Museums instill wonder in children who have become bored with their own closets full of skeletons. Discover a body of knowledge with this Groupon.
Choose From Three Options
$7 for a planetarium sky show and museum visit for two (up to a $14 value)
$12 for a planetarium sky show and museum visit for four (up to a $28 value) $22 for a one-year family membership package (a $60 value)
- Members-only sales, special events, and trips; program registration discounts; and advance trip notice and registration
- 10% off at the museum store
- Complimentary museum admission for four
See the planetarium schedule.
New Jersey State Museum & Planetarium
The New Jersey State Museum & Planetarium grants residents and visitors a lifelong education in science, history, and the arts through its collections, exhibitions, programs, publications, and scholarship. Founded in 1895 and accredited by the American Association of Museums, the complex holds more than 2.6 million artifacts, specimens, and works of art in its collections. These pieces pique viewer curiosity in themed exhibits, exploring art periods, relationships between Native Americans and European settlers, natural history, and other topics.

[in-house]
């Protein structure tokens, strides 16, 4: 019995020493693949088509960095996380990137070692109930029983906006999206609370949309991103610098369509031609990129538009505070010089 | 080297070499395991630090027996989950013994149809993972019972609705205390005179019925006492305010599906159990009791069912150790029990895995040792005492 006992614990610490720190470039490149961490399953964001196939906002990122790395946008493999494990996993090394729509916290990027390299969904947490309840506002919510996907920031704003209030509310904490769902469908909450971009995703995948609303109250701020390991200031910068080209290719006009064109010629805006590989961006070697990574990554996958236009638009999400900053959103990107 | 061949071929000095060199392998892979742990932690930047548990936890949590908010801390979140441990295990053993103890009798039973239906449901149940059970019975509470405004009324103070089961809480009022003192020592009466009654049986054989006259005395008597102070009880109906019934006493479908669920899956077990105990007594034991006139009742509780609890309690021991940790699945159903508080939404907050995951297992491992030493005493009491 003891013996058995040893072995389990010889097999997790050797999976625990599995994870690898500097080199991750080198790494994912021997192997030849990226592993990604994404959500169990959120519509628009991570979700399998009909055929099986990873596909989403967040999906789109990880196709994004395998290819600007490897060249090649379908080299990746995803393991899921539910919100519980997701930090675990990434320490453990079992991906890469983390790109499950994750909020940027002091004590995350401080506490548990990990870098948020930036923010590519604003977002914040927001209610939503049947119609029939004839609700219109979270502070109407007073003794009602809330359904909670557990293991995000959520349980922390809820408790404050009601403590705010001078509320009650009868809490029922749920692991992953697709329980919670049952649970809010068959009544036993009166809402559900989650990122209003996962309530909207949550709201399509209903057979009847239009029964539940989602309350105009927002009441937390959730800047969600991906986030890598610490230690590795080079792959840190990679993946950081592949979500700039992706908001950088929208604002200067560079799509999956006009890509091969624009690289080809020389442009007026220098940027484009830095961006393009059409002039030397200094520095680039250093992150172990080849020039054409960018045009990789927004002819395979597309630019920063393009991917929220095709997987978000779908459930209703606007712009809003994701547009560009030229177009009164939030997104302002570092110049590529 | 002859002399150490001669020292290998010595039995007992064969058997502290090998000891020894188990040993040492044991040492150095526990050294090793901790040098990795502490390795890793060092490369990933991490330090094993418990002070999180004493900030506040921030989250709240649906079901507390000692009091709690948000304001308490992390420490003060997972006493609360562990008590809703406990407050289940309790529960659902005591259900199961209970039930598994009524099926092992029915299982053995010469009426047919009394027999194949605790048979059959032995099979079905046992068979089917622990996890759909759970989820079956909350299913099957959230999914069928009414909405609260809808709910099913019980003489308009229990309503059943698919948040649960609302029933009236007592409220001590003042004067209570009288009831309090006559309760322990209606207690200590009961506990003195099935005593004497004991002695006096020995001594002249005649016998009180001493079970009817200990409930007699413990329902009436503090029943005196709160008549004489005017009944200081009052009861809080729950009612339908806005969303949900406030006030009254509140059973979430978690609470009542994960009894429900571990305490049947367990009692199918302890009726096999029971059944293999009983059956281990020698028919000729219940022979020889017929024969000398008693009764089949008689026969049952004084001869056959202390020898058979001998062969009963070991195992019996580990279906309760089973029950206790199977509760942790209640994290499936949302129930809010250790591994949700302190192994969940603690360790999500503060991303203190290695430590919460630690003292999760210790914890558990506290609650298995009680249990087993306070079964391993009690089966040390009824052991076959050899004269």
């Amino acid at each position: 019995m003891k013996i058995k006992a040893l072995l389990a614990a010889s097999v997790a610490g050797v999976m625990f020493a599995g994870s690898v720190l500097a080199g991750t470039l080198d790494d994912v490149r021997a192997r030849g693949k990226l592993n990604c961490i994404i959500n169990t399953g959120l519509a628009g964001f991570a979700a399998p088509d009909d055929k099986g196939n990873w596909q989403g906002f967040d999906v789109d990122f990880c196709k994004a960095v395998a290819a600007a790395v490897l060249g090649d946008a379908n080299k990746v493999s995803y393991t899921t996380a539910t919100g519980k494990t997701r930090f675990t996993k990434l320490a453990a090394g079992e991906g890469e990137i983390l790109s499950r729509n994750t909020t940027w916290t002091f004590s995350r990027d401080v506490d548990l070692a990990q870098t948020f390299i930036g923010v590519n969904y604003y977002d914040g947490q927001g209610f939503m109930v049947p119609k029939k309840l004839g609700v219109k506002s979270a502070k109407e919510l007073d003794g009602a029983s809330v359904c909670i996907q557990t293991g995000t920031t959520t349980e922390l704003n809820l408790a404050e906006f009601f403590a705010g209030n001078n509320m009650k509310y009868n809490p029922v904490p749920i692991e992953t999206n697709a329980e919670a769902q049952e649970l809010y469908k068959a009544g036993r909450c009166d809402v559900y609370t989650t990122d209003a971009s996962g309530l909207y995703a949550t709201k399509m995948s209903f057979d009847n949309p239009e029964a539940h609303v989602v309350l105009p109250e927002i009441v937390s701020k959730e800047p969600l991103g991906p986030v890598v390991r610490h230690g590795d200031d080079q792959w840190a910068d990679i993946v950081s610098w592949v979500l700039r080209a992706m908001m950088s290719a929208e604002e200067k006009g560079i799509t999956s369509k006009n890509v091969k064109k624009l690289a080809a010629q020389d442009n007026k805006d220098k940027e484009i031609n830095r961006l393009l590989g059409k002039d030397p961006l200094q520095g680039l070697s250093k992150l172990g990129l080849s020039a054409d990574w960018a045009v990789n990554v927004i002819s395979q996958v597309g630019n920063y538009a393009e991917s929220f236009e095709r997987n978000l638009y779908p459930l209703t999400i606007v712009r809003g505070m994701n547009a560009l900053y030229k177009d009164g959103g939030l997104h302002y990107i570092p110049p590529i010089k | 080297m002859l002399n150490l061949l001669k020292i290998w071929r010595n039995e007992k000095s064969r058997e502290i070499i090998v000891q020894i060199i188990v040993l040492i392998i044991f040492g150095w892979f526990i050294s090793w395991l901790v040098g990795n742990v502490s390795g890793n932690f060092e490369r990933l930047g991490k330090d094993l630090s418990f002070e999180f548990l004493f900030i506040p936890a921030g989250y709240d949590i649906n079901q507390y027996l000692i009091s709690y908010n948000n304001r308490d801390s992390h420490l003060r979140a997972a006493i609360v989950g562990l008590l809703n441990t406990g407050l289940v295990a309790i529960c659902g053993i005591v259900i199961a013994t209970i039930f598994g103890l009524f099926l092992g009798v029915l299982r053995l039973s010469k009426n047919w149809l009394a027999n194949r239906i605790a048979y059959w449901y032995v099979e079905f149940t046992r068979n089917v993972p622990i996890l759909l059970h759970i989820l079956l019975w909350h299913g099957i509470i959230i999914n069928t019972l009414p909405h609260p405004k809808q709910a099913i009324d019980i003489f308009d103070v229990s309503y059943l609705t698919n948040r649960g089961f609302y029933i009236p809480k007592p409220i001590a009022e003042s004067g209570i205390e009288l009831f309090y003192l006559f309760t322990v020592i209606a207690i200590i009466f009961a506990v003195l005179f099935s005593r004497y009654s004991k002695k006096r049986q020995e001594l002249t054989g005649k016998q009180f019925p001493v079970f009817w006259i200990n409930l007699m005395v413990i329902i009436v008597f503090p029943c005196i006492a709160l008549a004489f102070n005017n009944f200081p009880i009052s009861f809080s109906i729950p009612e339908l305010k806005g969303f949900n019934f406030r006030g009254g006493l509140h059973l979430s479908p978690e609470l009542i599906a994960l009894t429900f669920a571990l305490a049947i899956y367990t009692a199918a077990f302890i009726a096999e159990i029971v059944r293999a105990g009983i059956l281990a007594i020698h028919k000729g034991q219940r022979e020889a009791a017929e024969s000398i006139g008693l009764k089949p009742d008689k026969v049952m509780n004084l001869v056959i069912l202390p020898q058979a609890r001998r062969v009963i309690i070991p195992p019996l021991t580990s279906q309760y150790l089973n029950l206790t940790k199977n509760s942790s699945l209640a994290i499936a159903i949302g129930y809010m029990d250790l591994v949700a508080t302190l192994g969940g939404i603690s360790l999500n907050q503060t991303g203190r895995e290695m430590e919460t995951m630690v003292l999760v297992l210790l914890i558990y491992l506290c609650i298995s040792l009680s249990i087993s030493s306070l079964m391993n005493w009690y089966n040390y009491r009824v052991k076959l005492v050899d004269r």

The Archaeology & Ethnography Collection highlights textiles, beads, and hide works from Delaware Indians and other North American–natives. The Fine Art Collection assembles works by American modernists and abstract artists. Massive Trenton-made furnishings, Civil War–flags, and maritime artifacts are among the fascinating objects in the Cultural History exhibits, and the Natural History Collection houses prehistoric fossils—many from New Jersey—and insect, animal, and geological specimens. The museum is also home to the 150-seat Planetarium, which dazzles eyes with images of the solar system, faraway stars, and astronaut training during shows. Audiences witness traditional sky projections and laser-created programs comprised of 6,000 stars on the ceiling of the full 360-degree dome.
90% of 482 customers recommend
“Nice for a rainy day”
“Go on a Sunday morning; hardly no crowds so you'll enjoy the museum better.”